(edit) Just for safety sake if you by chance do have ABS and you have air trapped between the master cylinder and the ABS unit then I can tell you a way to maybe purge it out at least to the caliper where you can bleed it out normally, what you need to do is find a gravel parking lot or road where you can safety get up to say 30 mph then cram on the brakes making the ABS activate (only will work on gravel because you need the wheels to lock and the ABS pump to run) once it activates (do this a couple times) you should be able to bleed the air out through normal bleeding like you' ave been doing, if the car truly doesn't have ABS then just disregard what I'm telling you.

To find out if you have ABS follow the brake line coming from the master cylinder if the front lines run directly to the caliper (or a proportioning valve (small semi-flat with lines going in and out ) then you don't have ABS, but if the lines run to a rather large box with a motor and a bunch of brake lines then you do have ABS.

The ABS unit for your car would look something like this.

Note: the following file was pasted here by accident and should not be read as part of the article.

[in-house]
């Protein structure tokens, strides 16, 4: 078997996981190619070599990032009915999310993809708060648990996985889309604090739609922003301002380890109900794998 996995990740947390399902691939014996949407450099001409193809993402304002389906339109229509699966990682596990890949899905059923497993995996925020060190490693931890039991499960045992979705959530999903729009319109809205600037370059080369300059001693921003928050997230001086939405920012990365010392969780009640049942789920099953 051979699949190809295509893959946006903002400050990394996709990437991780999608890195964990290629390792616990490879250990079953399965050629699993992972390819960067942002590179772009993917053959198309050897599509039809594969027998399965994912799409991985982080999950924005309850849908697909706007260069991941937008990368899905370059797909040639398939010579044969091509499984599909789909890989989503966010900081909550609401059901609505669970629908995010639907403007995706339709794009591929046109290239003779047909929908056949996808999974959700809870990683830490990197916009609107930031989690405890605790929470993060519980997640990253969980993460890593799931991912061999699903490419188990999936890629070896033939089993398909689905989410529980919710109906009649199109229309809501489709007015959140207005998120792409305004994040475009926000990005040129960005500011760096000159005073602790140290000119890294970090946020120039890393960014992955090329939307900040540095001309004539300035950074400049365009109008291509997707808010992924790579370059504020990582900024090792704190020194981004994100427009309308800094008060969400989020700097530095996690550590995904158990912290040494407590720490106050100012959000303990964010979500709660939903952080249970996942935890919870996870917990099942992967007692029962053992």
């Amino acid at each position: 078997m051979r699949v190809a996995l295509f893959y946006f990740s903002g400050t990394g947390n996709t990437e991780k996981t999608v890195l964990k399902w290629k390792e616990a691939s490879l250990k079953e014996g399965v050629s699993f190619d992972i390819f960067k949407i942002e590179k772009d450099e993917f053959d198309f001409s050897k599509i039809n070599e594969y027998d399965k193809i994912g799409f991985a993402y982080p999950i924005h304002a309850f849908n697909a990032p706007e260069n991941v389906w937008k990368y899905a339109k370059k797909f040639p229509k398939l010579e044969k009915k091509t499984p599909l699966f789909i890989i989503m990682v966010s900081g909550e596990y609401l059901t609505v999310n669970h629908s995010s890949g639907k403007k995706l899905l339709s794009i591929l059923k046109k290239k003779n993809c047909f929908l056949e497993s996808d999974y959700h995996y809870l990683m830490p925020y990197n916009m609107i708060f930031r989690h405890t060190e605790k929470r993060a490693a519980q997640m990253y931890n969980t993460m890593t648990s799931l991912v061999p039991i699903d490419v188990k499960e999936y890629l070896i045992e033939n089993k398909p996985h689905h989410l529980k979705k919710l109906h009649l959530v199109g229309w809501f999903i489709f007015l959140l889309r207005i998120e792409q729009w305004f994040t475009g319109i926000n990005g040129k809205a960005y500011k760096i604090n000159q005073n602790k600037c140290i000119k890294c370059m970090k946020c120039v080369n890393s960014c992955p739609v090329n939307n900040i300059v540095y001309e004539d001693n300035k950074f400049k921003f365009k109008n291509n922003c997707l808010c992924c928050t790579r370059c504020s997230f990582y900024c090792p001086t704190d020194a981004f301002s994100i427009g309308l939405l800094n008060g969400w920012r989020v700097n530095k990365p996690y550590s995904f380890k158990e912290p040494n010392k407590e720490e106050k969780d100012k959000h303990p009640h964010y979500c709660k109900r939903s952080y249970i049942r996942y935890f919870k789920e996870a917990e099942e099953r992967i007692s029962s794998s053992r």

The proportioning valve will look like this...

Good luck.

I did some research and ABS seemed to be an extra for the two base models and the two higher end models had it as a standard feature.

1 Like's odd to see a GM car these days with out ABS, but it happens.

Here is the correct way to bleed brakes - you will NEED two people.

Do all the following with the engine OFF
To start off, jack up the car, place axle stands at all corners and remove all wheels. Never get under a car held up by just a jack.
1. Remove the master cylinder dust cap and using a syringe remove all the brake fluid in the reservoir.
2. Fill the reservoir with new brake fluid - make sure it is the right type of brake fluid. Not all types are compatible with every car.